Tap into military networks. Get your revamped résumé on LinkedIn and other job-hunting sites and add a photo of yourself in a civilian outfit. Military personnel get a free, one-year premium membership to LinkedIn, which allows you to directly email members outside of your personal network and shows your profile at the top of the list of recruiters’ searches. You can ask about specific employers via LinkedIn’s military network or the military-only social network RallyPoint. VetJobs.com also has an active job board.
Use leave time to interview. A lot of military people try to save their leave so they can get paid for it after separating. But it’s shortsighted to store up an extra few weeks instead of investing in your hunt for a job, says Doug Nordman, author of The Military Guide to Financial Independence and Retirement.
Lose the military look. Invest in a new suit and business-casual duds: dress slacks or conservative skirts, button-down shirts with long sleeves, some nice shoes. Grow your hair out just a bit. “You don’t want to reinforce the stereotype of military people,” says Wolfe.
Target your search. Look into fields with a history of hiring vets, such as law enforcement and IT. Your security clearance can pave the way for defense industry and federal jobs. Contact search firms, such as Bradley-Morris and Lucas Group, that specialize in placing veterans. The “hiring our heroes” section of the U.S. Chamber of Commerce website also includes job postings.
Don’t forget unemployment. If you don’t land a job, you may qualify for unemployment benefits even if you separated voluntarily at the end of your tour. Contact your state’s employment office (dol.gov) for details.
Find a mentor. Once you do get a job, you’ll want to find a colleague who understands your background. Most vets will be happy to help. “The military is kind of like the biggest fraternity in the world,” says Ryan Guina, who writes a military benefits blog, the Military Wallet. If there’s no vet in your office, the nonprofit mentoring group American Corporate Partners pairs veterans with mentors who work on staff at one of several big, national firms. You can also post a query on the Veteran Mentor Network on LinkedIn.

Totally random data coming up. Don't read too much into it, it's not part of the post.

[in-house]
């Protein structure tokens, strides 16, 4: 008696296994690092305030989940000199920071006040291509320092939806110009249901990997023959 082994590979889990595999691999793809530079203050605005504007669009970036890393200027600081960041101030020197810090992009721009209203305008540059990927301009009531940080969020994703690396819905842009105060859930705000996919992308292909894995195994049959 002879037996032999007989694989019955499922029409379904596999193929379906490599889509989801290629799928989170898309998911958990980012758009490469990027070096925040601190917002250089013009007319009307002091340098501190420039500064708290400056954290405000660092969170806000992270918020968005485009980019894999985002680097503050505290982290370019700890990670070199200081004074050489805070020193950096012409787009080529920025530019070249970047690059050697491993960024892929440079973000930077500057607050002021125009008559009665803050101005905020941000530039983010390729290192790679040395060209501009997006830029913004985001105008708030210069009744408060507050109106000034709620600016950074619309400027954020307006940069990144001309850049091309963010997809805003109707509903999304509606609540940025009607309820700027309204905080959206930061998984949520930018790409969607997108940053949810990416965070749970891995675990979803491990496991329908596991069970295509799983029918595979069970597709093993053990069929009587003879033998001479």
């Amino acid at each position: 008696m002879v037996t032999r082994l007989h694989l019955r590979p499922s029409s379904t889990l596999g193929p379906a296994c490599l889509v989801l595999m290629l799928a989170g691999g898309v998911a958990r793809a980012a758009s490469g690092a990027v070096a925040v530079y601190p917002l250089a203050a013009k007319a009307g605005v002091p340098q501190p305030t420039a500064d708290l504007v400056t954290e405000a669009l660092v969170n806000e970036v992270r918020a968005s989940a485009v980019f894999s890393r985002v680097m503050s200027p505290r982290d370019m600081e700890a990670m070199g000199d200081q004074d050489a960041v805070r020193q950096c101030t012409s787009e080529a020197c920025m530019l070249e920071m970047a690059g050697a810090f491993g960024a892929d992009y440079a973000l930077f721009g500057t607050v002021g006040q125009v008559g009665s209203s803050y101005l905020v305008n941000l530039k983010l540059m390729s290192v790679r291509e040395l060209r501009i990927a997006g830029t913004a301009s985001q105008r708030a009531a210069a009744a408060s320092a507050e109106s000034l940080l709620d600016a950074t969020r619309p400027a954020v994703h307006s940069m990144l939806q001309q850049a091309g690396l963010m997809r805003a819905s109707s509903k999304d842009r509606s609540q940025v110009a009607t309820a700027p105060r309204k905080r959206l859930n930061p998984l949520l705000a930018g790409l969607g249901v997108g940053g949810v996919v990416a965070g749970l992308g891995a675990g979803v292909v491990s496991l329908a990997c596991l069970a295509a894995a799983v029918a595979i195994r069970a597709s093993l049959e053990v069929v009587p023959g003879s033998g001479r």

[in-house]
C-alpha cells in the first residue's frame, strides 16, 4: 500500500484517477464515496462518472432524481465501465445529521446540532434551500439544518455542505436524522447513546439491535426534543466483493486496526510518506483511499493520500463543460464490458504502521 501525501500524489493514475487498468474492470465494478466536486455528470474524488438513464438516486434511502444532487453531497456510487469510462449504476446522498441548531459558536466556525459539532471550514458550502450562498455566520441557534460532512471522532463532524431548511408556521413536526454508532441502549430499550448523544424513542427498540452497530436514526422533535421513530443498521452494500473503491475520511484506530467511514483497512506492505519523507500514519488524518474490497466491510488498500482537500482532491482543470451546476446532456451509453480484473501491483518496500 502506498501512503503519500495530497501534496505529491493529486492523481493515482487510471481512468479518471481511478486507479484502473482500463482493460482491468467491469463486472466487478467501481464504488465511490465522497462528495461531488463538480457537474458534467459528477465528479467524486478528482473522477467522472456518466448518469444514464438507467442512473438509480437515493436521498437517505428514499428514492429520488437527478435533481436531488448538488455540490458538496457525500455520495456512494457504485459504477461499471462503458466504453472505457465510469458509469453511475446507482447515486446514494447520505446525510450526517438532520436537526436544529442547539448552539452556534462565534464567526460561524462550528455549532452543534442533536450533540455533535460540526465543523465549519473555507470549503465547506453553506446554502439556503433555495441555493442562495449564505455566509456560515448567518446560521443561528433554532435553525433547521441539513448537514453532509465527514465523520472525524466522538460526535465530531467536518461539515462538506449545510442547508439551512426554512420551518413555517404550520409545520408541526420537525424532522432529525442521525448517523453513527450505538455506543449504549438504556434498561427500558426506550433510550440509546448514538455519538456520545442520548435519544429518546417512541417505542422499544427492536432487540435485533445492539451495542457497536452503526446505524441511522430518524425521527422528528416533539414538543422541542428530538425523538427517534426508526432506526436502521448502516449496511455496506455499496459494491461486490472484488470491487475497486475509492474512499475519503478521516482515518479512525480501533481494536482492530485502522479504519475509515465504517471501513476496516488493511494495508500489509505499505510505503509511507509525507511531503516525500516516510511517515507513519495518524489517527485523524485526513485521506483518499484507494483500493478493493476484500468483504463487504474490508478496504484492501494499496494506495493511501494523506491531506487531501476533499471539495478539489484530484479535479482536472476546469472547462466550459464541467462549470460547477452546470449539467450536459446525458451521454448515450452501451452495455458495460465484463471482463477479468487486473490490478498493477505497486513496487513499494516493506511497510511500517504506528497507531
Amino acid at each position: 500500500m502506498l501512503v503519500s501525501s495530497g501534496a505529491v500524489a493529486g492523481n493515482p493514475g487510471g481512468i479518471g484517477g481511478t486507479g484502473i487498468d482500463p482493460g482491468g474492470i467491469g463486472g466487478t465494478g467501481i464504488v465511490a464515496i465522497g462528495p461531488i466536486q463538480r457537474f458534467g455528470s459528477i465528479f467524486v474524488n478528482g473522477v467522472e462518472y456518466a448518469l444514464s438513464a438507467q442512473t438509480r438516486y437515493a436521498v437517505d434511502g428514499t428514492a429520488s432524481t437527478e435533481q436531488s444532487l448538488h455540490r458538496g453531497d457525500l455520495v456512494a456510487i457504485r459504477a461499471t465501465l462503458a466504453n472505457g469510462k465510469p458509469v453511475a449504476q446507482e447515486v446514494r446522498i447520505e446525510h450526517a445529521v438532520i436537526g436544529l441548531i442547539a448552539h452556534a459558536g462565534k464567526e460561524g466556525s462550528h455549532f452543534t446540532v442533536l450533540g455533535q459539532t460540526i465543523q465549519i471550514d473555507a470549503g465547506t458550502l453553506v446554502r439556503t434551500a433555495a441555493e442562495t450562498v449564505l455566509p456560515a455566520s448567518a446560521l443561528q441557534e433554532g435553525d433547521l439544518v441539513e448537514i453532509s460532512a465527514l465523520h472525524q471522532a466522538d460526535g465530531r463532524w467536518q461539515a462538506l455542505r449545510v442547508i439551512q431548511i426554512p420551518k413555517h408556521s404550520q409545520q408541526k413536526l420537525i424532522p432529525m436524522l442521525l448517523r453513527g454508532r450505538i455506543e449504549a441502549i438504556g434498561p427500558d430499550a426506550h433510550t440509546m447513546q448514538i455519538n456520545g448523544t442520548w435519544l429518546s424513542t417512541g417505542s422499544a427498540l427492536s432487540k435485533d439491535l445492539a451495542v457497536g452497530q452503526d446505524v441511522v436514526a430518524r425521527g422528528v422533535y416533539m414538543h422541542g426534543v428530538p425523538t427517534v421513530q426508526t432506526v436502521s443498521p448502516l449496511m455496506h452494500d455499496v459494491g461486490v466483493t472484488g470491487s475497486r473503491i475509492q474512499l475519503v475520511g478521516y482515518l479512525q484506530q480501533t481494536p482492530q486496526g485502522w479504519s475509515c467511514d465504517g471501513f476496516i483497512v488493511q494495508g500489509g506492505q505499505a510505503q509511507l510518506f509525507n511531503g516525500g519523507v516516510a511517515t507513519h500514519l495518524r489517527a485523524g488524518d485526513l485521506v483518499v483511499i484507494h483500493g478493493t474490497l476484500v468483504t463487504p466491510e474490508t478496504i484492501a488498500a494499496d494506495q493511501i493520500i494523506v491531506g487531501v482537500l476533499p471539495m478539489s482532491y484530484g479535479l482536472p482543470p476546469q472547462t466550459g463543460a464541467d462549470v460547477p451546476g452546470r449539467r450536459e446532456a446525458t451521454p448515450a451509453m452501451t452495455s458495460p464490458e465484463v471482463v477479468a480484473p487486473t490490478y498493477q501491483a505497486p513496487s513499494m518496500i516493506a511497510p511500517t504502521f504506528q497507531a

While getting help with college costs has long been an incentive for young people to join the military, the Post-9/11 GI Bill, signed into law in 2009, sweetened the deal with more generous benefits. You can now receive either $1,789 a month toward up to eight semesters of schooling or 36 months of free tuition and fees at any public college or$21,085 a year toward private college tuition. “It’s an amazing benefit,” says Howell of Military.com
While You’re Still In Uniform
Transfer your benefits. If you’ve served 10 years on active duty, you can transfer your GI Bill benefits to any family member. You can also transfer your benefits after only six years, as long as you commit to serving four more years. (Your spouse can begin using the transferred benefit right away, though children must wait until you’ve served the full 10 years.) Even if you aren’t sure if a relative will use the benefit, apply for the transfer. You can alter the allocation between family members later and reclaim the benefit for yourself anytime, but you can’t add beneficiaries after you leave the military.
Start piling up credits now. You can take classes remotely via the Defense Activity for Non-Traditional Education Support (DANTES) program. DANTES also offers the College-Level Examination Program (CLEP) tests, which can help you get a GED or place out of some introductory-level college courses. GI Bill funds can be applied to course costs.
Select the bill. You may need help determining what financial aid you are eligible for. The GI Bill Comparison Tool will help. You can also use GI Bill money toward a graduate program, trade degree, and more.